Vanilla is the fruit of an orchid plant, which grows in the form of a bean pod. Vanilla orchids are grown in tropic climates. The dark brown vanilla bean is usually 7 to 9 inches long, weighs about 5 grams, and yields about 1/2 teaspoon of seeds. One-quarter teaspoon should be enough to flavor a recipe for 4 to 5 people. Vanilla is used not only in pastries, desserts, and baked goods, but is also excellent with seafoods. It is a popular ingredient of coffees, perfumes, cigars and pipe tobaccos.
Vanilla planifolia, Vanilla tahitensis (less flavorful), Vanilla fragrans
Common and Other Names:
Vanillin, vainilla meaning little sheath, vanille, vaniglia, wanila, vanilka, vanilje, vanilja, vanil, vanillia, paneli, vanile, vanilya
Dried vanilla bean pods and bottled vanilla extract are available year-round in the spice section of supermarkets. Vanilla beans may be kept locked up (like saffron) in some markets because of their high value. If you don't see any on the shelf, ask the store manager.
For vanilla beans, choose plump beans with a thin skin to get the most seeds possible. Pods should be dark brown, almost black in color, and pliable enough to wrap around your finger without breaking. For vanilla extract, look for a high alcohol content in unadulterated pure vanilla extract. Synthetics usually have little or no alcohol. FDA standards require vanilla extract must contain 13.35 ounces of vanilla beans per gallon during extraction and 35 percent alcohol.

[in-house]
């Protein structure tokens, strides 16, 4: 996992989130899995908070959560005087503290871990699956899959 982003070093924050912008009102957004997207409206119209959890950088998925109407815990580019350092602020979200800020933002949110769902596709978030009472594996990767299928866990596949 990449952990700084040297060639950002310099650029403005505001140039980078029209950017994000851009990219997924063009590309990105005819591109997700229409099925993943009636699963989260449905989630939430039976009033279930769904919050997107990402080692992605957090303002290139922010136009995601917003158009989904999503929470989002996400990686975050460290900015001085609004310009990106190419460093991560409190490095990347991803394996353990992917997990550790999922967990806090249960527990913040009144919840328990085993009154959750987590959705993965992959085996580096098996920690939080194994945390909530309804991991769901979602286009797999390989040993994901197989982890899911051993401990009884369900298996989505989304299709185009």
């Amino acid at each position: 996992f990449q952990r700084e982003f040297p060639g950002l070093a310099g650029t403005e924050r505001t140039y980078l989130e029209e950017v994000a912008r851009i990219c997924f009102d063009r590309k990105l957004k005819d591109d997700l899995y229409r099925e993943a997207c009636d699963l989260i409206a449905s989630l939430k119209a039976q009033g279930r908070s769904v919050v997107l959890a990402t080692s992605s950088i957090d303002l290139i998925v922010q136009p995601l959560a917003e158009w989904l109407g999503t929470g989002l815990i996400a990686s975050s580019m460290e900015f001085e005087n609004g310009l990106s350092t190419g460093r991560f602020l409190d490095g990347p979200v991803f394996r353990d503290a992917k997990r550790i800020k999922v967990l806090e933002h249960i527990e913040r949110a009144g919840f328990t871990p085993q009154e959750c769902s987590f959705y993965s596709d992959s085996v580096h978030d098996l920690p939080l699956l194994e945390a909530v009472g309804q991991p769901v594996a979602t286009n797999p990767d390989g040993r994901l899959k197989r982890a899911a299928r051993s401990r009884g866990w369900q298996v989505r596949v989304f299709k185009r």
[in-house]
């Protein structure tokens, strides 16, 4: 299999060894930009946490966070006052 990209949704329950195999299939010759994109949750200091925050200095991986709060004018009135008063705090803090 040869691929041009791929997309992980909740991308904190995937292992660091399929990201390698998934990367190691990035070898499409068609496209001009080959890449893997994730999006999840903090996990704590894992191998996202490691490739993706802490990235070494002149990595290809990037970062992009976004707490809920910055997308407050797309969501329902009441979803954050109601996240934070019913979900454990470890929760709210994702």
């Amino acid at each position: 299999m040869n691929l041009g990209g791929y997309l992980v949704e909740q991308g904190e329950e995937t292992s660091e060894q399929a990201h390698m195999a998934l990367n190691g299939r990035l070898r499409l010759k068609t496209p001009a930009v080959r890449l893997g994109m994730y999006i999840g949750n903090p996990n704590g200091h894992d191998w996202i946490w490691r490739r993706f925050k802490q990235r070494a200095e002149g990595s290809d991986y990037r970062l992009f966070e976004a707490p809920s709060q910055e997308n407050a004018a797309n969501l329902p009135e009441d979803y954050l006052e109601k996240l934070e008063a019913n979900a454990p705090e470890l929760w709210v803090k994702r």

Whole, dried bean pods, pure vanilla extract, vanilla powder, and vanilla flavoring. Vanilla flavoring is usually a combination of imitation vanilla (made of artificial flavors) and pure vanilla extract.
Beans should be kept in a tightly-closed container in a refrigerated area where they should last up to six months. Pure vanilla extract has an indefinite shelf-life, and actually improves with age. Vanilla powder is also available, which should also be kept tightly-sealed, in a cool, dry place away from sun and heat. Whole beans that have been used in sauces or other liquids can be rinsed, thoroughly dried, and stored for reuse.
Miscellaneous Vanilla Information:
Beware: Adulterated vanilla extract still makes its way into the US, since there is no testing done by customs inspectors and the addition of coumarin flavoring agent is not illegal in Mexico. Imitation vanilla is made from artificial flavorings, most of which come from wood byproducts which often contain chemicals.